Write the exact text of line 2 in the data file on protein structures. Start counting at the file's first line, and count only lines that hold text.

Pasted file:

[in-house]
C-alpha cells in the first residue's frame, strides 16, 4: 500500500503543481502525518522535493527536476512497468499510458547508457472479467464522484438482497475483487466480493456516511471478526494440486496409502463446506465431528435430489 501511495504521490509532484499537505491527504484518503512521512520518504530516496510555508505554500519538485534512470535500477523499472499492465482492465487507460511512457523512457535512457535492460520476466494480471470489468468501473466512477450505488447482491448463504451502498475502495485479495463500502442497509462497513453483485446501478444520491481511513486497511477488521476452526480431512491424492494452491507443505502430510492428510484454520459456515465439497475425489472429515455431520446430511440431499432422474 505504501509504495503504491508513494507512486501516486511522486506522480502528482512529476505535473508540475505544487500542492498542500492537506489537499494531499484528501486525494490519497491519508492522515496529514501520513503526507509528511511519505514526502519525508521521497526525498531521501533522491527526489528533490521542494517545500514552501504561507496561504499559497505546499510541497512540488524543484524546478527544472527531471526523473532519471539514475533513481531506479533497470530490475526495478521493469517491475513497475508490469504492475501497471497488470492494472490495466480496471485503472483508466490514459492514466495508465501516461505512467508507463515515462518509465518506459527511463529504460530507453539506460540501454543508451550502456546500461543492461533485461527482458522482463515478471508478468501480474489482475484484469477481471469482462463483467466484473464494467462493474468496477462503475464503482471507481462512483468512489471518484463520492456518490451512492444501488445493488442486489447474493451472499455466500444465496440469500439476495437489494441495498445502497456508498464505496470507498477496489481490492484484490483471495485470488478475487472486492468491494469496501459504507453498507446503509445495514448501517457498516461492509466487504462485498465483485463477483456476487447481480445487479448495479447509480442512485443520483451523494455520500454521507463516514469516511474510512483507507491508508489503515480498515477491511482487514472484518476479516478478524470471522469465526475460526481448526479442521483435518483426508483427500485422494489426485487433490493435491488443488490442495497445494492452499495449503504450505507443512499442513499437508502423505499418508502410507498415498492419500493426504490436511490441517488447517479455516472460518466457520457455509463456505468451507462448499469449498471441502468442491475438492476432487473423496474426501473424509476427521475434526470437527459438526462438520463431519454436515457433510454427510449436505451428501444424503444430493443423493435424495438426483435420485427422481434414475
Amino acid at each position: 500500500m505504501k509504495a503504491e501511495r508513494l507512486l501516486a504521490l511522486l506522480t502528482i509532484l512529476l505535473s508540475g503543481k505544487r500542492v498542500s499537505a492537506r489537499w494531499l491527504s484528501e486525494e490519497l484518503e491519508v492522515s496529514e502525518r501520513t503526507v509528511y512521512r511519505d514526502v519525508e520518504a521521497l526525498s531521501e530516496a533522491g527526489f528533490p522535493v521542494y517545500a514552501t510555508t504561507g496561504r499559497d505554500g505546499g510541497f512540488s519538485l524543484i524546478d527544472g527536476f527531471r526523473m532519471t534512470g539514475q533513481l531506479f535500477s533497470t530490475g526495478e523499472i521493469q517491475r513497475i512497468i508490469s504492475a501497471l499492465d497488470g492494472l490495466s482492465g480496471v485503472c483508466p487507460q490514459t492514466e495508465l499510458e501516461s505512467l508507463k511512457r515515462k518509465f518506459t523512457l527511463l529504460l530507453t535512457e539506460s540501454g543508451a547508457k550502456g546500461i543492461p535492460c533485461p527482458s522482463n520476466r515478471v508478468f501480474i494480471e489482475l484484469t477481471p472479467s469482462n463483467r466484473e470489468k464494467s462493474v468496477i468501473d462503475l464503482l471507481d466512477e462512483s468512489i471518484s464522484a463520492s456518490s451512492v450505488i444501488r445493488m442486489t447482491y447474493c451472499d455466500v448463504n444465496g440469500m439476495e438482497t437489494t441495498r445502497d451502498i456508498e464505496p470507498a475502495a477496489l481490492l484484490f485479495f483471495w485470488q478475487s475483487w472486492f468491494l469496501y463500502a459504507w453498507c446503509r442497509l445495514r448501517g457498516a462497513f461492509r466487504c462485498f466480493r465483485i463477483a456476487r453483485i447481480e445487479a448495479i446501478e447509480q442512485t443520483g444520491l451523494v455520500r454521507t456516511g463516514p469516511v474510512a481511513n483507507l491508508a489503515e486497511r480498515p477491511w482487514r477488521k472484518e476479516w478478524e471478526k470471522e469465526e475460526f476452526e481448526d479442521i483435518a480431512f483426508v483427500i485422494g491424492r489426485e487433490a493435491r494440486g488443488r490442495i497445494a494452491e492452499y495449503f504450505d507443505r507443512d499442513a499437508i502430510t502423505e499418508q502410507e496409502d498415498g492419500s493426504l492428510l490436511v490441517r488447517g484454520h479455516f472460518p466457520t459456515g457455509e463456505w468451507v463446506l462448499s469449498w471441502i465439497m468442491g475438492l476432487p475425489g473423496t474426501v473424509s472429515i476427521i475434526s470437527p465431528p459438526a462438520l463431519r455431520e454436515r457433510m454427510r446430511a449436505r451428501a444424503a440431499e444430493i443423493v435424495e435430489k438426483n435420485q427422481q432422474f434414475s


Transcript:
C-alpha cells in the first residue's frame, strides 16, 4: 500500500503543481502525518522535493527536476512497468499510458547508457472479467464522484438482497475483487466480493456516511471478526494440486496409502463446506465431528435430489 501511495504521490509532484499537505491527504484518503512521512520518504530516496510555508505554500519538485534512470535500477523499472499492465482492465487507460511512457523512457535512457535492460520476466494480471470489468468501473466512477450505488447482491448463504451502498475502495485479495463500502442497509462497513453483485446501478444520491481511513486497511477488521476452526480431512491424492494452491507443505502430510492428510484454520459456515465439497475425489472429515455431520446430511440431499432422474 505504501509504495503504491508513494507512486501516486511522486506522480502528482512529476505535473508540475505544487500542492498542500492537506489537499494531499484528501486525494490519497491519508492522515496529514501520513503526507509528511511519505514526502519525508521521497526525498531521501533522491527526489528533490521542494517545500514552501504561507496561504499559497505546499510541497512540488524543484524546478527544472527531471526523473532519471539514475533513481531506479533497470530490475526495478521493469517491475513497475508490469504492475501497471497488470492494472490495466480496471485503472483508466490514459492514466495508465501516461505512467508507463515515462518509465518506459527511463529504460530507453539506460540501454543508451550502456546500461543492461533485461527482458522482463515478471508478468501480474489482475484484469477481471469482462463483467466484473464494467462493474468496477462503475464503482471507481462512483468512489471518484463520492456518490451512492444501488445493488442486489447474493451472499455466500444465496440469500439476495437489494441495498445502497456508498464505496470507498477496489481490492484484490483471495485470488478475487472486492468491494469496501459504507453498507446503509445495514448501517457498516461492509466487504462485498465483485463477483456476487447481480445487479448495479447509480442512485443520483451523494455520500454521507463516514469516511474510512483507507491508508489503515480498515477491511482487514472484518476479516478478524470471522469465526475460526481448526479442521483435518483426508483427500485422494489426485487433490493435491488443488490442495497445494492452499495449503504450505507443512499442513499437508502423505499418508502410507498415498492419500493426504490436511490441517488447517479455516472460518466457520457455509463456505468451507462448499469449498471441502468442491475438492476432487473423496474426501473424509476427521475434526470437527459438526462438520463431519454436515457433510454427510449436505451428501444424503444430493443423493435424495438426483435420485427422481434414475